- Top transfer. A hammer-like mechanism operates to drive the topmost ball from the lifting fork at the top of the lift. The ball is then received by a transfer chute, whence it is routed to a gate at the top of the drive chain. The ball is restrained until a descending clock drive chain fork is properly positioned to receive it.
- Clock drive chain. A similar continuous chain receives the lifted balls from the transfer chute at the top of the mechanism. At any time, five or six balls are being carried by this chain. It is the unbalanced weight upon this chain that drives a conventional pendulum clock mechanism through the upper sprocket.
- Ball return. At the bottom of the clock drive chain the balls come to rest upon an inclined blade leading to a chute where they roll to the initial lifting point. Two or three of the balls are in this position, with the foremost awaiting the passage of the lifting fingers.
- Clock movement. The Gastown clock keeps time by a small tower clock movement that was custom-built in Croydon, England by Gillette & Johnston Co, from one of their 1875 designs. This type of tower clock movement was used in many small church tower clocks after 1875.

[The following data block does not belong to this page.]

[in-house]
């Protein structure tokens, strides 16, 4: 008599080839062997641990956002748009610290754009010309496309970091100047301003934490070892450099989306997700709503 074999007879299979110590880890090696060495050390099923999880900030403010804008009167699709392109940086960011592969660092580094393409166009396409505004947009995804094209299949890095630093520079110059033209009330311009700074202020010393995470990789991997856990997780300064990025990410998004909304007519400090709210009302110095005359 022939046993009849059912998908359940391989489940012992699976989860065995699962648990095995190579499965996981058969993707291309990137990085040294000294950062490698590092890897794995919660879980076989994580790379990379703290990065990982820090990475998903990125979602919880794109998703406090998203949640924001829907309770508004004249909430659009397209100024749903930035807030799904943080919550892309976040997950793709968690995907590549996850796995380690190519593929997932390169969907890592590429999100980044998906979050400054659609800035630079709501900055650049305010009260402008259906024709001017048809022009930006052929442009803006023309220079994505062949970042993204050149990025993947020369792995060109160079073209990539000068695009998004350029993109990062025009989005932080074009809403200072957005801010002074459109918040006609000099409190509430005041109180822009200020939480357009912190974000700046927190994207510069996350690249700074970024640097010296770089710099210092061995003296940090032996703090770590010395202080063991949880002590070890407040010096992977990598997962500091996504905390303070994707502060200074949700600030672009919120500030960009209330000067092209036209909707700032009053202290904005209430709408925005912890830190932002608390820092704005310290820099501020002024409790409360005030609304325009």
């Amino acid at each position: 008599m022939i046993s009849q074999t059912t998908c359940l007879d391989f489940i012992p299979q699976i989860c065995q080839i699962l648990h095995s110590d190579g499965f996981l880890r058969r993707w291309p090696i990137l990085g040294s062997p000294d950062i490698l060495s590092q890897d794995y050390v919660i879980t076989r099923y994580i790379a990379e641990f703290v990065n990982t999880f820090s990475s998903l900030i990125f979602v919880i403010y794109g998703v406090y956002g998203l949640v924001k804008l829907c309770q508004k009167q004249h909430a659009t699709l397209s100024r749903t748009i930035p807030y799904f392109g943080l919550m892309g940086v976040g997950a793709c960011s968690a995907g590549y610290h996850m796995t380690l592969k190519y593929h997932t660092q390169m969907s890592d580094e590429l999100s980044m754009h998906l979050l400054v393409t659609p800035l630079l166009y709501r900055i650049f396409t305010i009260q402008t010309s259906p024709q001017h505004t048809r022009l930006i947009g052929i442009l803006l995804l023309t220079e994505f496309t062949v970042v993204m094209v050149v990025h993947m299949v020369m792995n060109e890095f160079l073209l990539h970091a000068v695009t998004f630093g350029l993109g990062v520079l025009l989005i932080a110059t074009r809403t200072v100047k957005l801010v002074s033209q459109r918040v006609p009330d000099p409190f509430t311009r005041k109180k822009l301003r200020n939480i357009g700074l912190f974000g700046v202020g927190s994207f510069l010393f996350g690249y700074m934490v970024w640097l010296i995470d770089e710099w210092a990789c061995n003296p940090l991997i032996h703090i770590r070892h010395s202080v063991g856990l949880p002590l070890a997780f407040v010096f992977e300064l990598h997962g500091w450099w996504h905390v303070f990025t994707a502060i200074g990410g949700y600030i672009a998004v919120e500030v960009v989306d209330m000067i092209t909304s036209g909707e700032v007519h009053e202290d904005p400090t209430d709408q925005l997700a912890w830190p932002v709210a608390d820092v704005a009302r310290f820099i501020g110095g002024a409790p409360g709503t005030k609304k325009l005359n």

- Electric motors. The clock uses three electric motors. First, a small gear motor drives the tune playing machine. It rotates a drum with pins that play the Westminster chimes on micro switches which operate the steam whistle solenoid valves. Second, a small fan motor blows out hot air from the roof vent on top of the clock. Third, a small fan motor pulls warm air down to the base to provide air circulation.
- Chiming mechanism. Five steam whistles are mounted atop the clock case. The large central whistle, off the CPR steam tug Naramata, counts off the full hours. The four auxiliary whistles chime the Westminster Quarters four times an hour.
Other steam clocks 
Indiana State Museum steam clock 
The 17–foot–tall Indiana State Museum steam clock in Indianapolis, Indiana is located on the sidewalk on the north side of the museum. It has four 24" diameter dials that are back-lit by neon. The clock’s eight brass whistles play a few notes of "Back Home Again in Indiana" every 15 minutes. A more complete rendition is played at the top of every hour.
Chelsea Farmers' Market steam clock 
The towering and quirky steam clock located at the Chelsea Farmers' Market was constructed in 1984. Although still standing, the clock is no longer in operation.
Jersey waterfront steamboat clock 
The Jersey steam clock is a full-scale replica of the centre section of a paddle steamboat named the Ariadne. The clock was commissioned by the Jersey Waterfront Board in 1996, and built by Smith of Derby Group. Although once powered by steam, according to a Jersey government document "the steam workings have been replaced with electrical fittings designed to provide the same functionality including the blowing of 'steam' at the appropriate times of the day."
Berwick steam clock 
Located at Berwick, Australia, . Designed and built by Peter Weare at his own expense, it is a half scale prototype for a larger clock proposed for Melbourne Australia.
See also 
- Upton, Chris. "John Inshaw's Steam Clock". Digital Ladywood. Retrieved 17 September 2010.
- Foster, Tony (8 November 2007). "Berwick steam clock". Retrieved 17 September 2010.